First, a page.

October 10, 2006

The Textbook

A related issue in high school curricula is the "textbook," which is probably a misnomer. For many subjects, the "textbook" is not designed to teach a student in a progressive and systematic way. It is a reference book, with the earlier chapters written with no concern about the fact that kids have not yet read the later chapters. The average high-school text in biology, for example, introduces about three times the number of new unfamiliar words that would be recommended for the first year of learning a foreign language. What makes this figure even more astonishing is that the concepts behind those words are new (unlike the foreign language that presents new words for familiar ideas).

For instance, on page 106 of Holt's Biology text, the following words are introduced for the first time:
Chromatin network, nucleoli, centrosome, centroiols, DNA, mitosis, prophase, nucleoli, astral rays, aster, chromosomes, chomatids, centromere, spindle, pole, metaphase, anaphase, and telophase.
A reasonable topic for discussion of secondary-school curricula would be whether these texts are reasonable, whether they are consistent with new theories about the ways kids learn, or whether they are designed to promote the use of pain killers and other forms of escape. Similar problems exist in math and English.

Zig Engelman, 1992


Anonymous said...

And at the university level, textbooks present a whole different series of problems. For one thing, although textbooks work well for what I'll call "basic" courses (for lack of a better term -- it's not meant pejoratively), such as calculus or macro-econ, they don't work at all for higher-level classes whose topics are more specific. They also don't fit well with the way many faculty teach their classes, since textbooks are a collection of little context-free soundbytes and exercises. Try using a textbook in a case-based class. Actually, don't. It doesn't work.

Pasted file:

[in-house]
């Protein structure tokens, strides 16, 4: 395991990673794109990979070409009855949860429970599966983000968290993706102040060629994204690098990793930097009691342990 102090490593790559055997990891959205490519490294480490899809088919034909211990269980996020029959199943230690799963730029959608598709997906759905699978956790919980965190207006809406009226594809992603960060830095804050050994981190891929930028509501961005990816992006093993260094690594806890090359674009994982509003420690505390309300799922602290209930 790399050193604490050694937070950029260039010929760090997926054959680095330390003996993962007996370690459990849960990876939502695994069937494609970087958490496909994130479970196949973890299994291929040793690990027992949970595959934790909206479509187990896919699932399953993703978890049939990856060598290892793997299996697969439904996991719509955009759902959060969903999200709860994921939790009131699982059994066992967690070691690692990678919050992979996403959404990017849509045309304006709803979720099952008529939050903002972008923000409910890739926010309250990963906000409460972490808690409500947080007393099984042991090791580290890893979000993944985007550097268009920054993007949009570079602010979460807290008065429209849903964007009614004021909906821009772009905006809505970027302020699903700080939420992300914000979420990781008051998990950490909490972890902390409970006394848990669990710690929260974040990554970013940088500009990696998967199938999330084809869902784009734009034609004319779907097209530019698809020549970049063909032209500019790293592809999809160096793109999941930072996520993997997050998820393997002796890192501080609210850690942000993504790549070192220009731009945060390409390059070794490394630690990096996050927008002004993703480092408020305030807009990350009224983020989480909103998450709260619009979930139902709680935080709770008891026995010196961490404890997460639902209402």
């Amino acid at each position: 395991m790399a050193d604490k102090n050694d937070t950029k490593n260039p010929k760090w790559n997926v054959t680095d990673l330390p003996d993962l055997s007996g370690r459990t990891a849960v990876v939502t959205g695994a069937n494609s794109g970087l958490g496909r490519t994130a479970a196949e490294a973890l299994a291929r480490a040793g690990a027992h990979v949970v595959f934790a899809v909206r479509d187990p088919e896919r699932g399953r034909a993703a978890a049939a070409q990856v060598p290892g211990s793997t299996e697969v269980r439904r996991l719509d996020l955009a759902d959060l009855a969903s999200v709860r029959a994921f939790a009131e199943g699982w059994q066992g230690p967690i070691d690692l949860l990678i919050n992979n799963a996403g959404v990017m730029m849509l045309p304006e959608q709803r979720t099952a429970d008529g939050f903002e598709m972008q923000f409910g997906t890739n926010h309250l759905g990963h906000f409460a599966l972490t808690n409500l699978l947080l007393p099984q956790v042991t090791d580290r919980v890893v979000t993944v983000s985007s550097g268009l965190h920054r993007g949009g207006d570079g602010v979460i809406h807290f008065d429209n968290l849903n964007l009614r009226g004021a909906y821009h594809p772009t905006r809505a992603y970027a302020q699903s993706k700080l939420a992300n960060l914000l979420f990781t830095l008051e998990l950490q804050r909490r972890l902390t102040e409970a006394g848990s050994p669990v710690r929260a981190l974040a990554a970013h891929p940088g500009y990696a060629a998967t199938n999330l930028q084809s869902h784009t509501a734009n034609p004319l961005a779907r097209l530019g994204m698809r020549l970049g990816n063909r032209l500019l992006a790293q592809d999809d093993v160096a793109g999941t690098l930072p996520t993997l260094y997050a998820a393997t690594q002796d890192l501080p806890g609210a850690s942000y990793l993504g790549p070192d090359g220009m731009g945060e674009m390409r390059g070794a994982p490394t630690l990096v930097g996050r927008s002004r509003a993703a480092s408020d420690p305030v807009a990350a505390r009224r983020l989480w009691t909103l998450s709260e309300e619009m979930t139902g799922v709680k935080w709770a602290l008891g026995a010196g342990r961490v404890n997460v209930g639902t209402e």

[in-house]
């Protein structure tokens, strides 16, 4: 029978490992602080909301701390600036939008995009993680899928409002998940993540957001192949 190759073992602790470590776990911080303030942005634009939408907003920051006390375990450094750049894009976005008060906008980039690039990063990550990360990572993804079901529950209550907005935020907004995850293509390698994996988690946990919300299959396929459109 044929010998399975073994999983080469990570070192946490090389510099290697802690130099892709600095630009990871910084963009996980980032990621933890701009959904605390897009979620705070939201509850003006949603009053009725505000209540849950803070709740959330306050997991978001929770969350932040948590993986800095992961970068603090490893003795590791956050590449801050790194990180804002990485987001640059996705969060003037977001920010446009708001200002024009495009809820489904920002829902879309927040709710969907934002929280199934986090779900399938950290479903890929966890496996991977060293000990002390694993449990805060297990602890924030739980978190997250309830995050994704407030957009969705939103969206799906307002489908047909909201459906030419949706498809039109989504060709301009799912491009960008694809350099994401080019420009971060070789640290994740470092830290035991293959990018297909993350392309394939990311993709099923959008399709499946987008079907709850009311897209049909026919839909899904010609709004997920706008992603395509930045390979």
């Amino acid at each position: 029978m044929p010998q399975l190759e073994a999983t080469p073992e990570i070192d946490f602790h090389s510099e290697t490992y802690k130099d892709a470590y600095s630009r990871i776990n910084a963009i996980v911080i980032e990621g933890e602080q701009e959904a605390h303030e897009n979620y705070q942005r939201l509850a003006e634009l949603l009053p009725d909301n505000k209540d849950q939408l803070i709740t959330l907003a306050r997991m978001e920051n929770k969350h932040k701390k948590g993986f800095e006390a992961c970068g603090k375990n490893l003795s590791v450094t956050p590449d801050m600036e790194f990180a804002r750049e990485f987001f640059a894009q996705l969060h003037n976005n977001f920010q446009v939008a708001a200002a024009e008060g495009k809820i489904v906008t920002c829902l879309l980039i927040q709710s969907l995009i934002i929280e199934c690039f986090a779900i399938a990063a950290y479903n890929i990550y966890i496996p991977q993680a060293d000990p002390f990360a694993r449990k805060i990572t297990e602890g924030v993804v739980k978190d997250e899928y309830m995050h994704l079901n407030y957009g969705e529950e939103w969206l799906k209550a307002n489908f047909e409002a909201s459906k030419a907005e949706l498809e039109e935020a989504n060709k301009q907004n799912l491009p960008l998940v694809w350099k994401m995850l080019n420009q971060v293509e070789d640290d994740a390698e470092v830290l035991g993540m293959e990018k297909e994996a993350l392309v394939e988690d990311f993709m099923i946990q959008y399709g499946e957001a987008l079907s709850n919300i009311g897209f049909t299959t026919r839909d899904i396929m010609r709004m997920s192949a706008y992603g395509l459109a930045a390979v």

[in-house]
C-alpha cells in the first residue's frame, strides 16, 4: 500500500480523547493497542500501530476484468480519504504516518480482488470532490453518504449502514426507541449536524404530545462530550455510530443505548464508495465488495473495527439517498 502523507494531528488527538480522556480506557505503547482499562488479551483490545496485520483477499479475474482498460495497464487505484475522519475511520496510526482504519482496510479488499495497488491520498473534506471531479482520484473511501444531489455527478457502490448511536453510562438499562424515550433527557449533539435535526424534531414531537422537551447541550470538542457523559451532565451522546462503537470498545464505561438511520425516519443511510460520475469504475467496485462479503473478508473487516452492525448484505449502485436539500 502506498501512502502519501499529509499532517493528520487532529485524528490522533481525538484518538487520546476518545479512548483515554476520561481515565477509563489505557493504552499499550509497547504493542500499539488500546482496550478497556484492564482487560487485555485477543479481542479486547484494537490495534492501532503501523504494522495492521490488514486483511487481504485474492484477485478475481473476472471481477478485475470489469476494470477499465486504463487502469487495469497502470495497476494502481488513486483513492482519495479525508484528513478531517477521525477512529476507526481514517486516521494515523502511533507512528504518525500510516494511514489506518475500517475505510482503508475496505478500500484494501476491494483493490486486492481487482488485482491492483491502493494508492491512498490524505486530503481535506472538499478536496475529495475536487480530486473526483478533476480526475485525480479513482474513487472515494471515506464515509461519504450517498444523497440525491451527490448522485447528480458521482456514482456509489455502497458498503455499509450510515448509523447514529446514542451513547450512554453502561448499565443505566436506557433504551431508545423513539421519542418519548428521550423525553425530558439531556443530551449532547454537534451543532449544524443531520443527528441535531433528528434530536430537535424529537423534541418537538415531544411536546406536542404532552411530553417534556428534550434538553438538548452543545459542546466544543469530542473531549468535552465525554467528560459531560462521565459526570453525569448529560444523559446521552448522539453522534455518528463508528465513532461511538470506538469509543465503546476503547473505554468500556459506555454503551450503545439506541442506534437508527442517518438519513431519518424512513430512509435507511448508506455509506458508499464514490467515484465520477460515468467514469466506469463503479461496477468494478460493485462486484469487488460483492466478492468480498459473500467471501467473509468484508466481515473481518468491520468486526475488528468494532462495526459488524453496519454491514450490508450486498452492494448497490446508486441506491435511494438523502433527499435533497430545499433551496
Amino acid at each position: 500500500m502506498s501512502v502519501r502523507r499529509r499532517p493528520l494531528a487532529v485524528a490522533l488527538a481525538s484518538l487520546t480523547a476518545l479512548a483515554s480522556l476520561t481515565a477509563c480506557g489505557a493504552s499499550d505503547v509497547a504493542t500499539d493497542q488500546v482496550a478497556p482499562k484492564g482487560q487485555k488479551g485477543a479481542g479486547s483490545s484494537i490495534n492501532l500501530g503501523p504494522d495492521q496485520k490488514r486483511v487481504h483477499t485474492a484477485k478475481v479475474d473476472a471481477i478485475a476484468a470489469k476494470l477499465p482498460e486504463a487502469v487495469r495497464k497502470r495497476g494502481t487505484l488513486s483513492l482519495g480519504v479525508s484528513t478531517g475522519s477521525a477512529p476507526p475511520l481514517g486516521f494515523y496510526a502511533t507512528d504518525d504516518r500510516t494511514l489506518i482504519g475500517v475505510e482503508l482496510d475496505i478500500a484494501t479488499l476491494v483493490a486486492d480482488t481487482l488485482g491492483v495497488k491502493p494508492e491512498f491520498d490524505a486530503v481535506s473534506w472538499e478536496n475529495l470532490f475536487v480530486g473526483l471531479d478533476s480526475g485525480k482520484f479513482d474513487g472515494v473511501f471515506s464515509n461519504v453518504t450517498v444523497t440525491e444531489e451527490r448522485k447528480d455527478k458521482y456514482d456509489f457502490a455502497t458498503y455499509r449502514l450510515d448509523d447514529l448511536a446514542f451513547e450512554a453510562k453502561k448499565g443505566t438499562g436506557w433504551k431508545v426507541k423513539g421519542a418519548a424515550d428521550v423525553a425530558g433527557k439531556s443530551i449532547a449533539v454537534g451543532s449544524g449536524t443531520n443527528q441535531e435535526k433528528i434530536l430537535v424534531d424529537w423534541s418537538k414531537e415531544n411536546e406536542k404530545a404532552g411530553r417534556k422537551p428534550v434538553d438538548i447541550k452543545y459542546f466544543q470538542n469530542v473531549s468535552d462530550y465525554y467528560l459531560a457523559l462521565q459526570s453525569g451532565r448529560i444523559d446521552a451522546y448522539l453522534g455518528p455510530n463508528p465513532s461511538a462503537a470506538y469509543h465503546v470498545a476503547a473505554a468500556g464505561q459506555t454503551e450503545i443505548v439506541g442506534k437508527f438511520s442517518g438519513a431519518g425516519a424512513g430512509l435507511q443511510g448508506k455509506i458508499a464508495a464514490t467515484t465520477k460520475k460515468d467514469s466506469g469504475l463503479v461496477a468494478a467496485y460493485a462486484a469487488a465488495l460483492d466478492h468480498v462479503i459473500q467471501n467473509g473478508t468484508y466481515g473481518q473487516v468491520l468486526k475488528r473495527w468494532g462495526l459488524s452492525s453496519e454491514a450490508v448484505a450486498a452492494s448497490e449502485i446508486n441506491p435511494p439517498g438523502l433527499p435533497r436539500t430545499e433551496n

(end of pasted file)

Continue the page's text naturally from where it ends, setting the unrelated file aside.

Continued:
For some of these classes, faculty write their own textbooks (which rarely get used outside their own classes, just because of the specificity of topic). Mostly, though, university classes use packets of articles put together by faculty.

Oh. And of course, we choose our own texts, and don't have them picked for us by an administration or board.

Anonymous said...


I agree that many textbooks in many disciplines are not formulated to inform instruction. They tend to be reference books. While I'm not rushing to herald the advent of e-content and e-textbooks as a panacea for the textbook problem, if texts are conceived of (by both publishers and teachers) as reference manuals, I do think we can eliminate them entirely and move to the web. Who needs to pay for that crap when comparable stuff is available for free?

That said, the fact that textbooks serve as substitutes for the curriculum in most classrooms, and despite teachers' claims that they use texts "only for reference," the actually do use them as the basis for classroom instruction 9 times out of 10.

So why aren't they constructed as curriculum should be? Why aren't they aligned with solid models of instruction?

You got me.

As one of your other commenters states, it's about politics. In part. But it's also about the blindness of our instructional leaders today who are simply lost. They spout the rhetoric of constructivism ("life-long learners") and eschew rote memorization, and are generally too timid to hold up model teachers and say, "hey, this teacher is a great instructor, while this one is cruddy." They'd rather just muddle along, I guess.